Martin Gleeson has been tasked with turning England into entertainers and the new attack coach has revealed the role Shaun Edwards has played in his journey to this point.

The former Great Britain centre has only been in union for two years but after success with Wasps has been poached by Eddie Jones to join a coaching set-up who are attempting to win the 2023 World Cup.

If the master plan comes to fruition, Gleeson would have been a key reason behind England lifting the Webb Ellis Trophy and inadvertently so would France defence coach Edwards, another to have switched codes.

Edwards, who turned down advances from the Rugby Football Union in 2006 and has regularly been linked with a job at Twickenham, perked the interest of the ex-Wigan and St Helens ace in rugby union during regular conversations while Gleeson coached at Salford City Reds.

The new England assistant explained: “Shaun Edwards was a big influence in me coming to rugby union. When he was the Wales coach, I used to go see him throughout the year and he would ask me stuff about defence when I was still in league.

“How would you defend against this in league and just general rugby chat. He was teaching me some stuff within the game and I’d go to his house and have good conversations.

“It really perked my interest in the game and he was a good reference for me to get into the game when I first went into Wasps.

“Shaun is someone who had success with Wigan where I was from and watching him as a kid growing up was a big influence. After that on the coaching side, he is someone who had a successful playing career, then has gone into coaching so with the success he has had, he is a pretty special guy.”

Shaun Edwards spent 11 years as defence coach with Wales before he joined France's coaching staff in 2020
Shaun Edwards spent 11 years as defence coach with Wales before he joined France’s coaching staff in 2020 (Adam Davy/PA)

When Gleeson left the 13-man sport to become part of Wasps’ coaching staff, he bucked the trend and followed in the footsteps of Paul Deacon at Sale by being involved in the attacking side of the game, not in defence like had been the tradition for those ditching league for union.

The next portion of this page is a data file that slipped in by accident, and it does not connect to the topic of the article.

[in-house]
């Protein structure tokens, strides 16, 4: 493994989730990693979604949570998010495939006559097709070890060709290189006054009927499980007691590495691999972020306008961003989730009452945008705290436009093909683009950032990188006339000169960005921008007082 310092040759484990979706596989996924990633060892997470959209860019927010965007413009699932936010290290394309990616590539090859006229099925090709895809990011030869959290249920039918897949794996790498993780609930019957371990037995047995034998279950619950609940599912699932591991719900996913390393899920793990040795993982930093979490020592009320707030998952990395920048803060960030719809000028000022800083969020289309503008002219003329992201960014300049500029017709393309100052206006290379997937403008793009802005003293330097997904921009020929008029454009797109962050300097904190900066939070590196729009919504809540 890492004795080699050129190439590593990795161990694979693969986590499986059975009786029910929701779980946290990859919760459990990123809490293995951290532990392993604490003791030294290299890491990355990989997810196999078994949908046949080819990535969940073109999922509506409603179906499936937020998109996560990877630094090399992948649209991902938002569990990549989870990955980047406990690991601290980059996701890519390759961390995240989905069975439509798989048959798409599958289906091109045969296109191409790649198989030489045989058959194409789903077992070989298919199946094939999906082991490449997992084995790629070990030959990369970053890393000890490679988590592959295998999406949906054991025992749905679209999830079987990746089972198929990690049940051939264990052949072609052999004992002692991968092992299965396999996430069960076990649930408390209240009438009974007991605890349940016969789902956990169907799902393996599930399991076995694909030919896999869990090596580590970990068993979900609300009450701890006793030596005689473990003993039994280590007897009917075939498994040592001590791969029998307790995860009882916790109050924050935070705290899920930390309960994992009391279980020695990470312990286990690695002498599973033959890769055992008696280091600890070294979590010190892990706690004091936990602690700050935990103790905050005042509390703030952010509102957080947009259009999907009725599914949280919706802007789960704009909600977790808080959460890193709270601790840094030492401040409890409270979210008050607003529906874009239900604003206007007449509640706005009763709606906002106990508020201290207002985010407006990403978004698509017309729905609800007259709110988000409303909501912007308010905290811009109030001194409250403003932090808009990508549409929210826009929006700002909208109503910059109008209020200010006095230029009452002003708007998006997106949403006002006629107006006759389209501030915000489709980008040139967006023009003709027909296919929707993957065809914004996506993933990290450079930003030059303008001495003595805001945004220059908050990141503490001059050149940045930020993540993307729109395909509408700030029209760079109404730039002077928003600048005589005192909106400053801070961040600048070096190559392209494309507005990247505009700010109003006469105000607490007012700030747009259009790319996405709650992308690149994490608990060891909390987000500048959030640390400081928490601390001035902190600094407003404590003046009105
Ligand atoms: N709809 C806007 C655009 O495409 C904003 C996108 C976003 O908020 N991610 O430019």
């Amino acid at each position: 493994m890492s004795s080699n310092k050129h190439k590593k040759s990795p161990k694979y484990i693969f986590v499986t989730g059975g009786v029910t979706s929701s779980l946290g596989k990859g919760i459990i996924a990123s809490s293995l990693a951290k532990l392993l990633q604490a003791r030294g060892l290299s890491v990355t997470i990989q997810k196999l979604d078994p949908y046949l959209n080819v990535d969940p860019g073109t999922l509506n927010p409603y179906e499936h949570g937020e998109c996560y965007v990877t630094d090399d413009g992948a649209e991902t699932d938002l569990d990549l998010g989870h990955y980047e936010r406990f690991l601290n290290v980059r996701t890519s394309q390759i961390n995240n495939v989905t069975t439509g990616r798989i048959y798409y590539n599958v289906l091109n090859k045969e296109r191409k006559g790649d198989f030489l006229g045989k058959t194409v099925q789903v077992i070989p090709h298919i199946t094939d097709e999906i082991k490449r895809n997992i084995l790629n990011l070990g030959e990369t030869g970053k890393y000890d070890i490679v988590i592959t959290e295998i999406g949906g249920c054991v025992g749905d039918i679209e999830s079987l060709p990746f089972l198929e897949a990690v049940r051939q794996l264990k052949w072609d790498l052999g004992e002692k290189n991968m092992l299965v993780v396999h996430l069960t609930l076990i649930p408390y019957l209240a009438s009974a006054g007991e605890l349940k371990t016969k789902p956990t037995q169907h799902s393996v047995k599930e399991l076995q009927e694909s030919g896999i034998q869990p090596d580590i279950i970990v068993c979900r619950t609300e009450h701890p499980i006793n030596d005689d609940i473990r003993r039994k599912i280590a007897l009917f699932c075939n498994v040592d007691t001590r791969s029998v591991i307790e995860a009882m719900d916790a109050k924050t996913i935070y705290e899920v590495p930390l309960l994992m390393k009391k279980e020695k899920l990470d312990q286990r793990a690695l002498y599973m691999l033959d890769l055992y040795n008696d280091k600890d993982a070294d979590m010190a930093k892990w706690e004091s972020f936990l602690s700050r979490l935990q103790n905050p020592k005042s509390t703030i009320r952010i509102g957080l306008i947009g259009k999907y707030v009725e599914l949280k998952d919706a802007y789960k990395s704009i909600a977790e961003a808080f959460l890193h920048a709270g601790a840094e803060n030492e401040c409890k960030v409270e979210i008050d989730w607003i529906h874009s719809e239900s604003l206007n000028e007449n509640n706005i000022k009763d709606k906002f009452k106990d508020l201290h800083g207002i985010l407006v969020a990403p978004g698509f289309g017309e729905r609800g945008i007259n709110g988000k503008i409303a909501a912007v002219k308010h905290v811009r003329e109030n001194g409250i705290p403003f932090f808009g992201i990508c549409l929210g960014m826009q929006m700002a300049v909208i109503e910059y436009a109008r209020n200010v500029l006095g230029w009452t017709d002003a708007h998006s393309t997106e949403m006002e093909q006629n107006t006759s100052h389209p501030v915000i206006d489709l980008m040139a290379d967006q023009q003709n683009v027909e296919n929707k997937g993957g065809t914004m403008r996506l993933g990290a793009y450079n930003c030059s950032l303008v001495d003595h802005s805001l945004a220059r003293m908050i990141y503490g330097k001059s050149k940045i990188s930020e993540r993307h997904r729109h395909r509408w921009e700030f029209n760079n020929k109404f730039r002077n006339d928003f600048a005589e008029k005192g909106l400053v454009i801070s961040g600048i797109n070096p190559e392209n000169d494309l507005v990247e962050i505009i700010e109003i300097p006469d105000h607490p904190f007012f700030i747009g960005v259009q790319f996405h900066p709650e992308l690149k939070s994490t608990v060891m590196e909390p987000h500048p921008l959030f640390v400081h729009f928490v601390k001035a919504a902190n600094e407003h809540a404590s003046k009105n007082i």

Edwards did just that and has been widely credited as one of the best in the business in his field, but his protege is now going to try and unlock such drilled defences.

A long-standing debate over Jones’ England has been the entertainment value they provide with some boos coming during their Autumn Nations Cup triumph over France in December. A poor Six Nations campaign months later only further highlighted the need for the shackles to be released.

“I would like England to play with skill, with pace and with power,” Wigan-born Gleeson insisted.

“There can be room for both I think, you have got to win but you can win in a way that is entertaining at the same time.

“Certain opposition and conditions dictate parts of the way you play but people pay their money to be entertained as well don’t they? I think there is a balance and where you can you want to entertain but sometimes situations don’t let it go that way.

“I think if opportunities are there in games, you have to have the ability and knowhow to take them.”

Gleeson is part of a new-look coaching staff with Richard Cockerill brought in to assist Matt Proudfoot with the pack.

All four got to grips with each other at The Lensbury this week after England had a 45-man group gather in southwest London on Sunday for a three-day training camp.

Jones’ vision for success in France was unveiled to a squad which did not include George Ford, Jamie George as well as Billy and Mako Vunipola. The culling of four veterans perhaps signalled a change of philosophy.

Two-time Super League winner Gleeson provided subtle hints of the rugby he wants England to play with talk of “working in wider channels and creating opportunities on the edge” while he stressed the need for variation.

“We have laid out our vision leading forward for the World Cup,” the 41-year-old said.

“People attack in different ways. South Africa attack different to New Zealand, to Australia. We want to develop our game. There could be bits and different elements from those teams, but we don’t want to be a one-trick pony and play one certain way.

“We want to have strings to our bow; good set-piece, good defence and good variation in our attack. The one that stands out at the minute is New Zealand, who are playing very well but we want to make our side the number one in the world come two years time. To do that we have to be good in lots of areas, especially attack.”